God, AIDS, Africa & HOPE

pensées of a Catholic priest

Human Rights Day

The world is celebrating Human Rights Day today – and just listening to Amnesty International and other human rights organisation we can learn, that the question of human rights seems to be in deep crisis.
The “black lives matter” movement in the USA, the pictures of immigrant kids being separated and being hold in cages in the land of the free, the GLBTI free zones in Poland and developments in Hungary indicate that this year, we not only see the usual suspects when it comes to violation of human rights, but an expansion to members of the European Union and the USA, which ones was partly seen as at the forefront in the fight for democracy and human rights.
The question of immigration policies in Europe and the USA, but not to forget SE Asia contributes another dark shadow on the promise to uphold human rights in our global village. The killing of Jamal Ahmad Khashoggi and the non-consequences for Saudi Arabia’s de facto ruler Crown Prince Mohammed bin Salman (MBS) highlight the demise of basic international understanding what constitutes human rights – and by the way human decency.

Social media and fake news are definitely also a thriving force behind the advent of more and more human rights violations and while the so-called “West” is busy with itself, China appears more and more keen to demolish any trace of human rights within their territory as clearly to be seen in Hong Kong.

What is shocking how in the open and without shame those violations are taking place and how little resistance can be seen countering it. Human rights often seem to become a sheer whisper in the arena of politics when countries deal with each other. Trump era and Covid-19 seem to have ignited a wave of shamelessness and blunt disregard for this topic.

This has to change; otherwise we will lose all what was achieved when it comes to human rights worldwide. It was a long way of ongoing battles and compromises – we are in danger to plunging back into the dark Middle Ages….

Filed under: General, Politics and Society, Reflection, Religion and Ethics, Society and living environment, , , , , , , , , , ,

Truth, facts and lies

Living together as society means compromising on the way, we want to live together; it means tolerance towards the life design of my neighbour and to acknowledge the boundaries of what is still acceptable and what not.

For this to happen and for society to function we need to agree on some facts or truth, which build the base of every exploration of boundaries and limitations, freedoms and expectations.

The advent of social media and global connectivity via the internet has given rise to an ugly side of these advances which we call fake news, conspiracy theories or simply lies. This has brought us as societies, but also as human mankind in a danger zone.

For example Donald Trump lies regarding election results jeopardizes the US democracy with consequences for other countries and their safety and well-being. His lies and fake news about climate change has serious consequences for Mother Earth and the future of human mankind. His denial towards Covid-19 costs thousands of human beings their lives.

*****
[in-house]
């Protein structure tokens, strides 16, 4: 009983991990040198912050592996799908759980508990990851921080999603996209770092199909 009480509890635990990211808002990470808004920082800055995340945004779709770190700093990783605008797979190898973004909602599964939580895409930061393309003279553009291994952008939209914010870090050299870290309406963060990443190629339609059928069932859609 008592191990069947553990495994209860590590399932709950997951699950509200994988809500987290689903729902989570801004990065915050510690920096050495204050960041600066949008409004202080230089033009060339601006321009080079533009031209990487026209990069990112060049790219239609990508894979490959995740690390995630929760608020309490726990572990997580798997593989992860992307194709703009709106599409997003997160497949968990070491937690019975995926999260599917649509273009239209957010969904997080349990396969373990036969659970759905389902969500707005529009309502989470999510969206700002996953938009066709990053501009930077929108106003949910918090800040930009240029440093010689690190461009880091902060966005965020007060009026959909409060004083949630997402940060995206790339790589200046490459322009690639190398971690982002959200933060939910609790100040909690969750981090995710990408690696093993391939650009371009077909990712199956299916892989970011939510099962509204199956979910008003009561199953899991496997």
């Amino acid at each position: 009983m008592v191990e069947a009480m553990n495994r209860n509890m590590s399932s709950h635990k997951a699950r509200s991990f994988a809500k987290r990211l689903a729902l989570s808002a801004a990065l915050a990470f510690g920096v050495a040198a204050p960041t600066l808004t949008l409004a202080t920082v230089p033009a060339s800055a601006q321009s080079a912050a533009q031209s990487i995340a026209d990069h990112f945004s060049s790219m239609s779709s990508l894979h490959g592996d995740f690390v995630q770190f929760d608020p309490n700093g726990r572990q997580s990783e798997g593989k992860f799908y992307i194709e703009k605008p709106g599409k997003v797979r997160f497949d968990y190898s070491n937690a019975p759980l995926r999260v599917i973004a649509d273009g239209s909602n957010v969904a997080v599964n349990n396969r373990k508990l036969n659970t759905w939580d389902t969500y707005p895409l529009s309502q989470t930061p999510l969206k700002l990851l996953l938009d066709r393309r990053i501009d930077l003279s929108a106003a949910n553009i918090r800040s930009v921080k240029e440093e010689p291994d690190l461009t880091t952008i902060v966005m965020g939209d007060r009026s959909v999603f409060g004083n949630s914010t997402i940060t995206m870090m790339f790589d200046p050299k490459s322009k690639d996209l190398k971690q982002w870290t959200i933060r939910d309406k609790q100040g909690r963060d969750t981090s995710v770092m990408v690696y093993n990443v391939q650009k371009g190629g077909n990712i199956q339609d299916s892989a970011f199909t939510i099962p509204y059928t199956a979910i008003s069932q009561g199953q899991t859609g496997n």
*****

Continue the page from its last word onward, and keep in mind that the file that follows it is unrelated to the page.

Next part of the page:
The denial of truth and the ignorance towards facts is not only in the political arena dangerous, also other organisations weaken themselves because of it. Look at the Catholic Church and its dealing with the topic “abuse”. Not acknowledging the facts brings besides pain and hurt also disrepute and a silent withdraw from many, looking for a new home for their belief system or drifting into the fake news corner and hoping that denying facts and changing the narrative rescues somehow their faith. We see this in so many instances in the USA even much broader than only in the cases of abuse or only the Catholic Church, looking at the Evangelical churches and major parts of the Catholic Church where meanwhile ideology, focusing on one aspect while actively ignoring or fighting all other not so convenient parts of reality trump (in the real sense of the word with a big T) religion and transform it into a blindly followed ideology.

Obviously fake news, lies, blind ideology have a shelf life, which is definitely prolonged by the use or better abuse of social media, the bitter flip side of something which was aimed to connect people and ended up to divide them in ways we never thought we will see. Do you recall the enthusiasm of entering a new millennium, the dream of a global village, the possibility to communicate and foster peace and dignity around the globe and the belief, that digital communication will bring all the positive goodies to the world we live in?

We are doing a detour now regarding truth and common grounds – and maybe as human mankind we are allowed to do so. But I would argue that the silent majority has now seen enough to determine the dead end and the destruction caused. Now is the time to stand up for the truth, for valid discernment and reasoning and I believe that especially religion – and religion does not mean necessarily church institutions – has a major role to play: the tradition of mystics (think Karl Rahner) and Global ethics (think Hans Kueng) and yes, the encyclicals and universal writings of Pope Francis are waiting to be more – or again – discovered and put into practice.

At the end truth will prevail – the costs to get there – that is the only thing we can determine as human beings and influence as part of societies.

Filed under: Catholic Church, General, Politics and Society, Reflection, Religion and Ethics, Society and living environment, Uncategorized, , , , , , , , , , , , , , ,

The attack in Nice and the choice of words

Language is a powerful tool and language creates realities. That is the reason why how we talk about events and things is critical.

The terror attack in Nice that killed three people last week left France increasingly unsettled and once again, the phrase Islamist extremism or Islamist terror was used.

While all religions without doubt have also a violent past, human mankind has moved forward and recognized that religion per definition can’t be violent, but must be a peace enhancing force for good. And this should reflect also in the way we talk about such brutal violence which the perpetrator tries to put into a religious context. We simply should not allow for this any more.

Killing innocent people is simply terrorism – and we should not grace any such act with an association to any religion. We should not allow in our vocabulary to link ideology with faith. Our news headlines should not indicate that murderers and terrorists are allowed to justify their violence with religious terms; we should reject any attempt to create a space where others could have a sense that violence can in any circumstances be connected to religion.

Terror is terror, terrorism is terrorism and ideology or political madness should in our language have no bearing on religion. Not allowing this association is an important tool to diminish such awful acts and to make it clear that in our times, religion and violence never ever go together again. Period.

Language is an underestimated tool in the fight against terror and violent ideology.